Institute Alumna Phoebe Dent Weil Receives 2016 St. Louis Visionary Award for Major Contribution to the Arts. The St. Louis Visionary Awards celebrate the passion, determination, and imagination of six local women who daily dive into the trenches to improve our city’s arts culture by stimulating artistic ability via education, philanthropy activism and public engagement.
To say that 2016 Visionary Award winner Phoebe Dent Weil is a Major Contributor to the Arts is a bit of an understatement. In addition spending over five decades preserving important works of art for future generations, she pioneered St. Louis sculpture conservation, trained docents for the Saint Louis Art Museum, taught her craft to a new generation and advanced the study of technical art history. She’s also sponsored operas and gotten closer to a Caravaggio than most people can only dream of. Read more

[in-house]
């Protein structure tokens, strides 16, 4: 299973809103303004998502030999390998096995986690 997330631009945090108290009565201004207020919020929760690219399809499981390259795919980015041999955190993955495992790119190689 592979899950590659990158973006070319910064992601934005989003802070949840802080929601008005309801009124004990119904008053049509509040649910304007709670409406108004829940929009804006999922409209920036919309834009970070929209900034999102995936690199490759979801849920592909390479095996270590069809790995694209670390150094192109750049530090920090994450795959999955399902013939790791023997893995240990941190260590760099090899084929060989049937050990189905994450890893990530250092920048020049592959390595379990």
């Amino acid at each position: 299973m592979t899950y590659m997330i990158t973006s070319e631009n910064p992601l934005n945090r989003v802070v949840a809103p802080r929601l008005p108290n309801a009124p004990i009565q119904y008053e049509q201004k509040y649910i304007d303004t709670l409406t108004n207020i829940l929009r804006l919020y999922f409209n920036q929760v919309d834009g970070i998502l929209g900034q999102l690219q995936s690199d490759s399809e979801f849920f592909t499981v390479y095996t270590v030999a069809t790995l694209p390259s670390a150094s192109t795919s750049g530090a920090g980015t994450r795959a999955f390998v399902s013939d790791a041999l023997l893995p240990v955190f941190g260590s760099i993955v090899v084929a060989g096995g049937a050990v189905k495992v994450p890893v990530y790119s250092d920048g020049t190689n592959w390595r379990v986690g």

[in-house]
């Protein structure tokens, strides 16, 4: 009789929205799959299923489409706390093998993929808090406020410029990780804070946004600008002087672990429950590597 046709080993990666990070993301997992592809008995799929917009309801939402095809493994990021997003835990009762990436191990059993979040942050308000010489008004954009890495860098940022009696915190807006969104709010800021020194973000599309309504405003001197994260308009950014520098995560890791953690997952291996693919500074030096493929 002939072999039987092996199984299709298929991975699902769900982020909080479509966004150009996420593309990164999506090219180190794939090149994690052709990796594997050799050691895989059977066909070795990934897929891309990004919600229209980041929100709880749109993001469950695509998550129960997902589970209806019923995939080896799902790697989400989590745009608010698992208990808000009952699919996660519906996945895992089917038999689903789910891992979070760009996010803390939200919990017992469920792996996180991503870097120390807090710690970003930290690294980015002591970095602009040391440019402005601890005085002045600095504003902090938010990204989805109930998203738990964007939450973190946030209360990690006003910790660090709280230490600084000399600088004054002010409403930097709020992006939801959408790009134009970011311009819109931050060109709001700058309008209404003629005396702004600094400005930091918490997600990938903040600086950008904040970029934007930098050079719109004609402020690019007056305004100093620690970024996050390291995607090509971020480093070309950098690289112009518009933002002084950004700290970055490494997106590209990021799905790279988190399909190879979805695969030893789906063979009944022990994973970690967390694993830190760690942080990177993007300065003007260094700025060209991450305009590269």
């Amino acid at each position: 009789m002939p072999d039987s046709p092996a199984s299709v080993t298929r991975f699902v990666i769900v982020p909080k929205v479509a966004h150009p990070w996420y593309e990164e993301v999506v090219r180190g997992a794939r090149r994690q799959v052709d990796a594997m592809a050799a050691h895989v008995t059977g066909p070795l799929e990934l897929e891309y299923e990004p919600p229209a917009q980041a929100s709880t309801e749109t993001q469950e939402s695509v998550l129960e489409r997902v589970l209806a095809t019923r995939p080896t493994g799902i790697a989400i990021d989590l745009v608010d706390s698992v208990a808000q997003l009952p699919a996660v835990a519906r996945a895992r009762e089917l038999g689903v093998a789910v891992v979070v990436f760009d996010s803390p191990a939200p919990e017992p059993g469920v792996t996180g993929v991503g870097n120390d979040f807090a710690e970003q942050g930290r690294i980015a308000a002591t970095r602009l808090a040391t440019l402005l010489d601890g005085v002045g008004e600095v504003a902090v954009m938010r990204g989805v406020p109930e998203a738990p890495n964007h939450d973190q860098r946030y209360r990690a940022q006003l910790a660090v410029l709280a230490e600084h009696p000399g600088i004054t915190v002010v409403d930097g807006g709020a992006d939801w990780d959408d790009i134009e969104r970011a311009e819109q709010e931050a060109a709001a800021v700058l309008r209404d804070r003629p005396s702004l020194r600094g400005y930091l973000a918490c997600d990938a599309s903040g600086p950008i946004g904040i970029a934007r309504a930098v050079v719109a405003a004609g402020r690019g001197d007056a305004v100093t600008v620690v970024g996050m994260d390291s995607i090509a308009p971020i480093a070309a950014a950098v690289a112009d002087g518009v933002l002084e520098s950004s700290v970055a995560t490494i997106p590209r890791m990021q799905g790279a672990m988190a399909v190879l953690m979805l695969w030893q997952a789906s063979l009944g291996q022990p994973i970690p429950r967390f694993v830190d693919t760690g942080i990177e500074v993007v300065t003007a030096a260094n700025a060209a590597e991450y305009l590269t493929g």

February 29, 2016
Professor Meredith Martin Receives ACLS Collaborative Research Fellowship
Meredith Martin, Associate Professor at the Institute, received a 2016 collaborative research fellowship from the American Council of Learned Societies. Martin's collaborator is Gillian L. Weiss of Case Western Reserve University. About the project:
Mediterranean maritime art, and the forced labor on which it depended, was fundamental to the politics and propaganda of France’s King Louis XIV, who ruled from 1643 to 1715. Yet most studies of French art in this period continue to focus on Paris and Versailles, a fact that is all the more surprising given the recent scholarly emphasis on mobility, cross-cultural exchange, and transoceanic perspectives. By examining a wide range of artistic productions—ship design, artillery sculpture, medals, paintings, and prints—this project, aims to draw attention to the neglected genre of Mediterranean maritime art and to the varieties of forced labor integral to its creation. Read more